Trichilemmomal Horn Arising from a Nevus Sebaceus and Pilar Cyst: A Case Report and Review of the Literature


Nevus sebaceus can give rise to multiple neoplasms, some of which have the potential to become malignant. We describe the occurrence of a previously unreported combination of a cutaneous horn proliferating from a trichilemmoma overlying a multilocular pilar cyst and nevus sebaceus. An elderly woman with a several years’ history of multiple scalp subcutaneous nodules and an enlarging cutaneous horn presented to our clinic. The nodule underlying the large exophytic horn was tender and occasionally bled. The lesion was removed by excisional biopsy due to concern for malignancy. Histologically, a verrucous trichilemmoma was identified overlying irritated pilar cysts and a nevus sebaceus. Phosphatase and tensin homolog (PTEN) mutations are frequently found in trichilemmomas and HRAS mutations in nevus sebaceus. Mammalian target of rapamycin (mTOR) is a part of the final common pathway for HRAS and PTEN raising the therapeutic question if rapamycin can be used to treat these neoplasms.

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Peacock, E. , Ezra, N. , Linos, K. and A. Mark, L. (2015) Trichilemmomal Horn Arising from a Nevus Sebaceus and Pilar Cyst: A Case Report and Review of the Literature. International Journal of Clinical Medicine, 6, 740-745. doi: 10.4236/ijcm.2015.610099.

1. Introduction

Headington and French originally described trichilemmomas as benign follicular tumors of the outer root sheath that clinically presented as nodular, flesh colored papules that could have smooth or verrucoid surfaces [1] . Cowden syndrome often presents with multiple trichilemmomas and is most common in middle aged Caucasian women [2] . The solitary trichilemmoma is a relatively common solid benign neoplasm that can produce a hyperkeratotic surface as it enlarges, namely a cutaneous horn [3] . Nevus sebaceus and pilar cysts can be found in association with malignant tissue. This case reports an elderly female with a rare combination of trichilemmomal horn, nevous sebaceus and pilar cyst that was treated with excision without local recurrence at two-year follow-up. Prior to her procedure, patient was given a 10-day course of cephalexin by the Emergency Department given concern for possible infectious component contributing to the enlarging and tender mass.

2. Case Report

An 83-year-old female presented to dermatology clinic with a several years’ history of multiple subcutaneous nodules on the scalp and an enlarging cutaneous horn. She had a past medical history including coronary artery disease, cerebral vascular accident, hypertension, arthritis and chronic kidney disease. Overlying the occipital scalp nodule was a 5 cm by 3 cm brown keratinized spiral horn (Figure 1). The nodule underlying this exophytic horn was tender and occasionally bled. The lesion was removed by excisional biopsy due to concern for pilar carcinoma and squamous cell carcinoma. On histopathologic examination, there was a prominent basement membrane, clear cell changes, squamous eddies, and an exophytic as well as endophytic component, all consistent with a verrucous trichilemmoma (Figure 2 and Figure 3). Underlying the aforementioned, a multilocular pilar cyst, focally irritated and ruptured, was identified (Figure 4). In addition, foci of immature hair follicles with sebaceous gland hyperplasia suggested the underlying process of nevus sebaceus (Figure 5). There was no histopathologic evidence of malignancy. The patient has now been followed for two years and while she has many other pilar cysts remaining and developing on her scalp, the lesion that was excised has not recurred and no further trichilemmomal horns have developed.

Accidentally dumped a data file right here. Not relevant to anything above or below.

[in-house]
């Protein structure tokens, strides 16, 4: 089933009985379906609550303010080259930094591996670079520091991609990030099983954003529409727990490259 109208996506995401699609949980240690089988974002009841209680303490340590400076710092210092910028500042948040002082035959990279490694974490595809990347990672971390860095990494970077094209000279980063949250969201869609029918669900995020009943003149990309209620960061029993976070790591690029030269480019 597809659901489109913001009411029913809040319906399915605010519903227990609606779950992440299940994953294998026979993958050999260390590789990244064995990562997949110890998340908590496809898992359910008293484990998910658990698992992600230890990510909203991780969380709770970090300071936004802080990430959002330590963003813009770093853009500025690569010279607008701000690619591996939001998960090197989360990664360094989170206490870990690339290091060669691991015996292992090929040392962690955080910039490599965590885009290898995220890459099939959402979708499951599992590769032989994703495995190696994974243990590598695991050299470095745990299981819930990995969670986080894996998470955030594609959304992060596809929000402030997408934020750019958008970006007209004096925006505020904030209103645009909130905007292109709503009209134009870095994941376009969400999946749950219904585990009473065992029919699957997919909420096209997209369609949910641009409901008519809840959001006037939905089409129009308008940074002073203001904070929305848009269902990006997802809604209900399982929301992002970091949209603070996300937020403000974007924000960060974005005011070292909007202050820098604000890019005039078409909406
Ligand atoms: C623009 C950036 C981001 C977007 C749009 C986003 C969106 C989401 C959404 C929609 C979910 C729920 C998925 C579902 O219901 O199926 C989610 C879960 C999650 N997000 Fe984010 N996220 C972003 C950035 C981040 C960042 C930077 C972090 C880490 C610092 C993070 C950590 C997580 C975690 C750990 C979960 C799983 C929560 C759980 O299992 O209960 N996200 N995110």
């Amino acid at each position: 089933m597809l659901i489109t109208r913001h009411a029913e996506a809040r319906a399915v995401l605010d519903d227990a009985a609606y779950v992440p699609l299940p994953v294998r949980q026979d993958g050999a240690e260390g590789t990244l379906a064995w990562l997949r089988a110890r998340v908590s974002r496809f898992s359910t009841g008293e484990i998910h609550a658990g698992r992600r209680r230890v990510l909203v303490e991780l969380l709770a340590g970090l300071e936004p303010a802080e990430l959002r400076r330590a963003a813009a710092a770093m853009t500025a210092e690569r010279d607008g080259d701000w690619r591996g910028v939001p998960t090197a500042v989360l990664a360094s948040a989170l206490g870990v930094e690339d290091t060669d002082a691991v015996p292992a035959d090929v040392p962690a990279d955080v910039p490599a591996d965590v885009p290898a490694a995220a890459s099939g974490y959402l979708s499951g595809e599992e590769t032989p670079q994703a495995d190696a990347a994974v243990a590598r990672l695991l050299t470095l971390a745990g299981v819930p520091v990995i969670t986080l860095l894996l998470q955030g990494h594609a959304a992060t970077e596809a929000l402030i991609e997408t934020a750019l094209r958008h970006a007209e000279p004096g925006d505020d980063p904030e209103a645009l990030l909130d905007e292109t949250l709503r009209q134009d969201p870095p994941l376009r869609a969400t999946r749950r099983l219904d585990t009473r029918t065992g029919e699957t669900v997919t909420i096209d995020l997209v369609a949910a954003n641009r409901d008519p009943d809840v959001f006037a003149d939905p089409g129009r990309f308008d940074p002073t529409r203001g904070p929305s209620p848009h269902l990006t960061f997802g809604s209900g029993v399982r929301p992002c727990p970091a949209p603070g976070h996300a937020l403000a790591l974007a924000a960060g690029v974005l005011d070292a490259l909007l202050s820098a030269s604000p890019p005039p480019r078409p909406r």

3. Comment

Cutaneous horns growing from trichilemmomas, termed trichilemmomal horns, must be differentiated from trichilemmal horns which show trichilemmal rather than epidermal keratinization. Trichilemmal horns also tend to have multiple cysts that open to the surface and are found more frequently on the limb or back as opposed to the scalp [4] .

Cutaneous horns consist mostly of keratin and are more likely to occur in middle-aged or elderly light skinned male individuals in sun exposed areas often overlying another cutaneous lesion [5] . Cutaneous horns are reported to arise from premalignant or malignant lesions in 38.9% of cases [6] .

Trichilemmomas can be associated with a mutation in phosphatase and tensin homolog (PTEN) gene. PTEN is a tumor suppressor gene that regulates the phosphatidylinositol-4,5-bisphosphate 3-kinase/protein kinase B (PI3K/Akt) pathway to prevent uncontrolled cell proliferation [7] . An inactivating mutation to PTEN leads to an unregulated PI3K/Akt pathway and hence reduced apoptosis and increased cell division (Figure 6).

Figure 1. Brown, spiral, exophytic cutaneous horn on left occipital scalp. Just superior and only partially visible is an irregular subcutaneous nodule with associated alopecia.